For those covered by Medicare please bring your red, white, and blue Medicare card in addition to any other insurance cards

Please present insurance cards, photo ID, and vaccination cards at your appointment.

This clinic will be operated through a partnership between VaxinateRX and the Belmont Health Department. The Pfizer and Moderna vaccines will be available.

Having difficulty registering? Call 617-993-2720 or Email: for assistance

Belmont Votes: 2022 In-Person State Primary Election

Photo: The state primary election will be held in Belmont from 7 a.m. to 8 p.m. on Tuesday, Sept. 6

Voting in the Massachusetts State Primary will take place on Tuesday, Sept. 6. Polls are open from 7 a.m. to 8 p.m.

All voters wishing to cast their ballot on Election Day must go to their assigned voting precinct.

This election will determine who will be the Democratic and Republican candidate in the general election. On Ballot: Representative in Congress, Governor, Lieutenant Governor, Attorney General, Secretary of State, State Treasurer, State Auditor, Governor’s Council, State Senator, State Representative, District Attorney, Sheriff.

Belmont’s voting precincts:

  • Precinct One: Belmont Memorial Library, Assembly Room, 336 Concord Ave.
  • Precinct Two: Belmont Town Hall, Select Board Room 455 Concord Ave.
  • Precinct Three: Beech Street Center, 266 Beech St.
  • Precinct Four: Daniel Butler School Gym, 90 White St.
  • Precinct Five: Beech Street Center, 266 Beech St.
  • Precinct Six: Belmont Fire Headquarters, 299 Trapelo Rd.
  • Precinct Seven: Burbank School Gym, 266 School St.
  • Precinct Eight: Winn Brook School Gym, 97 Waterhouse Road, Enter From Cross St.

Inactivated Voters

Voters who have been informed that their voting status has been changed to Inactive should be prepared to present identification before being permitted to vote.

If You Requested a Vote By Mail Ballot But Prefer to Vote In Person

Voters who have requested an absentee or an early vote by mail ballot should expect that the precinct will check with the Town Clerk to determine if a ballot has already been received for that voter.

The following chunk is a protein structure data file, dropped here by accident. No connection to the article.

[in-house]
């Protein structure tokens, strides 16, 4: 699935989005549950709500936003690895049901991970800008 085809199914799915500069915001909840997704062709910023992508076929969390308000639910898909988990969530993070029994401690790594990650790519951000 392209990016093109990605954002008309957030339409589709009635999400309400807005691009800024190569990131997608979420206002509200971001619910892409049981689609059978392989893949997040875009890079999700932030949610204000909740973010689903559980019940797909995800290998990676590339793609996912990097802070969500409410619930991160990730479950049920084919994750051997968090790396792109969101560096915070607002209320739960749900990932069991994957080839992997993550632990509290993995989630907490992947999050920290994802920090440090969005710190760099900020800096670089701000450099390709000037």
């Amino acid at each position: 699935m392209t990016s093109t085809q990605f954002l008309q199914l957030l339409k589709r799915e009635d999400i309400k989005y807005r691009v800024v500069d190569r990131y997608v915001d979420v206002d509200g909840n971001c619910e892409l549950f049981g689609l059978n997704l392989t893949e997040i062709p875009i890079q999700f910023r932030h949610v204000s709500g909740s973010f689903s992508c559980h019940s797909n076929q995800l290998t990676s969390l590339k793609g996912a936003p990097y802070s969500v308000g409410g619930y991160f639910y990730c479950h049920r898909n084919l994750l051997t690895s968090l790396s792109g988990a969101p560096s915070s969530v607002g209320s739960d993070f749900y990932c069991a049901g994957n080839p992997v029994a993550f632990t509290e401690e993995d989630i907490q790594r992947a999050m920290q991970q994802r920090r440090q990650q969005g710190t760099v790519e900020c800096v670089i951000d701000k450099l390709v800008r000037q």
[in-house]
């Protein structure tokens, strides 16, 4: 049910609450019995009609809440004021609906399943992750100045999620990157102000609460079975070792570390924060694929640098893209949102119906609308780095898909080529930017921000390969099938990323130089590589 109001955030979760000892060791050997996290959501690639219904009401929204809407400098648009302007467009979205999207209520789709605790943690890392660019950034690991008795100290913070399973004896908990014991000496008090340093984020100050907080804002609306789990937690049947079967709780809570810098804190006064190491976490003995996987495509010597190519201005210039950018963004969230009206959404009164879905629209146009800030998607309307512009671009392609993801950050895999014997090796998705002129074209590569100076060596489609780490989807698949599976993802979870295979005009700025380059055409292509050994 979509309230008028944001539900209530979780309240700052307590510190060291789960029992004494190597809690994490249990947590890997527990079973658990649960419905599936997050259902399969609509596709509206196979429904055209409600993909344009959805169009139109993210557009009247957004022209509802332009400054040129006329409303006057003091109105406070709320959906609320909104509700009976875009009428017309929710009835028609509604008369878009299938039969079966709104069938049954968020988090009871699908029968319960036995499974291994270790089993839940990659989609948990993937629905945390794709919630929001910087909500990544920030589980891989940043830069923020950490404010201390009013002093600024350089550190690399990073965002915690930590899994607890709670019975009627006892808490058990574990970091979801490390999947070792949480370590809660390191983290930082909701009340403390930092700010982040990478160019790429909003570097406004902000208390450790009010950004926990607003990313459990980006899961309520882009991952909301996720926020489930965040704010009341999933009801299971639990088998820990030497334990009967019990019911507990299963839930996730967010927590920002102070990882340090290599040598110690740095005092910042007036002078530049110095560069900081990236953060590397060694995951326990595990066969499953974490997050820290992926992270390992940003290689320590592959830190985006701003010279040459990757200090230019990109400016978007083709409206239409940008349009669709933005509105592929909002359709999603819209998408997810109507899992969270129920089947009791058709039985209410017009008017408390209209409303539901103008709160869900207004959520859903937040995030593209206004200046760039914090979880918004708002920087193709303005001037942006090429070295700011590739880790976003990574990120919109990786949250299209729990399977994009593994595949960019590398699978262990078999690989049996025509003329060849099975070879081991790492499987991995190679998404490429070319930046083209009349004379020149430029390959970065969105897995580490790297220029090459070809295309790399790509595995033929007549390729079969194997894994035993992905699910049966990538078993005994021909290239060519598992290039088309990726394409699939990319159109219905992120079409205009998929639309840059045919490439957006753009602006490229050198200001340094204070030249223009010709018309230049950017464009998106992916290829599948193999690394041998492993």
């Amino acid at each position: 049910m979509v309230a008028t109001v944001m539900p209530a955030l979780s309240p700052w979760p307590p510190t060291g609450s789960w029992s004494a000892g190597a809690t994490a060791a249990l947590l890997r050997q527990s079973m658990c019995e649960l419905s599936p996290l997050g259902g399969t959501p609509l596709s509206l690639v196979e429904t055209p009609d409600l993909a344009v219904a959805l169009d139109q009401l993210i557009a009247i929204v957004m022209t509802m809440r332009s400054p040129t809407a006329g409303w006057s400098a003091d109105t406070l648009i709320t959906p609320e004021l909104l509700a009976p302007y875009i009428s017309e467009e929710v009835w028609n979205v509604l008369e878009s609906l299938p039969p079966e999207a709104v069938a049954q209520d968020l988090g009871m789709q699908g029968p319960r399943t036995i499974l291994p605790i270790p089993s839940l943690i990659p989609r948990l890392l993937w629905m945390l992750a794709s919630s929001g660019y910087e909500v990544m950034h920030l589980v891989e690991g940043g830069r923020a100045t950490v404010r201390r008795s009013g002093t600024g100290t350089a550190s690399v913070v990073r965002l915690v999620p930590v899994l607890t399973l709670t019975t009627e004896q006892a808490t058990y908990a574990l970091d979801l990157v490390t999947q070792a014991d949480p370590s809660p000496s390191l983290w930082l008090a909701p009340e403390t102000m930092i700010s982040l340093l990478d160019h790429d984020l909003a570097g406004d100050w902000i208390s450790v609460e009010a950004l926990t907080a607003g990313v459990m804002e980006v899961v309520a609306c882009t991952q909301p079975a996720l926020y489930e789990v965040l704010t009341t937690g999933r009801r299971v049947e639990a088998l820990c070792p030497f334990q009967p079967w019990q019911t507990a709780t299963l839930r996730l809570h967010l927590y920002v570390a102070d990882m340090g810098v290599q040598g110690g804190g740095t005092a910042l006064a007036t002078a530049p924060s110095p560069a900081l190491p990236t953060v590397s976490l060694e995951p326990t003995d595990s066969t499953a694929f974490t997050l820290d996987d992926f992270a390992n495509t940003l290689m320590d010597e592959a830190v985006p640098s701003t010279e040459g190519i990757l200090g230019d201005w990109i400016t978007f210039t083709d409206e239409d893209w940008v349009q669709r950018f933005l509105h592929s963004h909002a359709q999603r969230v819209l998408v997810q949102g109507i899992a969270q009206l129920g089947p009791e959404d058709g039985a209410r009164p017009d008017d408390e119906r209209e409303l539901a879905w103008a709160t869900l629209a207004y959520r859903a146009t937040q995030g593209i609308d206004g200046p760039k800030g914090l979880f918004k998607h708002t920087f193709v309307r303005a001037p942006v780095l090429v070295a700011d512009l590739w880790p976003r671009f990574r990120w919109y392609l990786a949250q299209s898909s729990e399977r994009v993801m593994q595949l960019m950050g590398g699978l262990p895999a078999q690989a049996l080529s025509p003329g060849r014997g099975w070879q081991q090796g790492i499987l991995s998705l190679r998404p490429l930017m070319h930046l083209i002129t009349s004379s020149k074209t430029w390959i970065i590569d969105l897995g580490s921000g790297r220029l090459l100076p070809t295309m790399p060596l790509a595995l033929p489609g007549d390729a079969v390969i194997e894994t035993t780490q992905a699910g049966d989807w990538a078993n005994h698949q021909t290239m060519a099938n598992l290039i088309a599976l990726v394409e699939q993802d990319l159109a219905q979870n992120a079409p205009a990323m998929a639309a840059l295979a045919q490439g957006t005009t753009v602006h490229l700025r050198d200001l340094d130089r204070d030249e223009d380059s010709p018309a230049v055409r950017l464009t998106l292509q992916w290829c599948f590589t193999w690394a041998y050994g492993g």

Voters who Need to Return their Mailed Ballot for Counting

Any voter who would like to return a absentee or vote by mail ballot  to be counted, must return the ballot  to the Town Clerk by the close of polls on election night, 8 pm.  It cannot be delivered to a voting precinct. There is a dedicated drop box for the Town Clerk at the base of the steps to Town Hall along the driveway at parking lot level.

What’s Open/Closed On Labor Day In Belmont; Trash Collection Pushed Back A Day

Photo: One of the 12 Forever stamps titled “Made in America: Building a Nation” issued by the USPS in August 2013.

While most of the rest of the world celebrates workers on May 1, here in the US, Labor Day is held on the first Monday in September which makes it the last long weekend of summer.

[Peter J. McGuire, who founded the United Brotherhood of Carpenters in 1881, said the date was chosen because it fell roughly halfway between the Fourth of July and Thanksgiving.]

It’s one of ten holidays recognized by the federal government (France has 15 including the month of August), although the feds don’t require employers to pay workers for this holiday. Businesses traditionally provide their employees with a paid holiday as part of a benefits package because most other employers do the same.

Trash and recycling collection is delayed ONE DAY due to the holiday: If your pickup day is Monday, this week it will be collected on Tuesday, etc.


Belmont Town offices, the Belmont Public Library and Belmont Light are closed.

• US Postal Service offices and regular deliveries.

• Banks; although branches will be open in some supermarkets.

• MBTA: See for details.

What’s Opened:

• Retail stores

• Coffee shops; Starbucks and Dunkin’ Donuts are open.

• Supermarkets

• Convenience stores and,

• Establishments that sell beer and wine are also allowed to be open.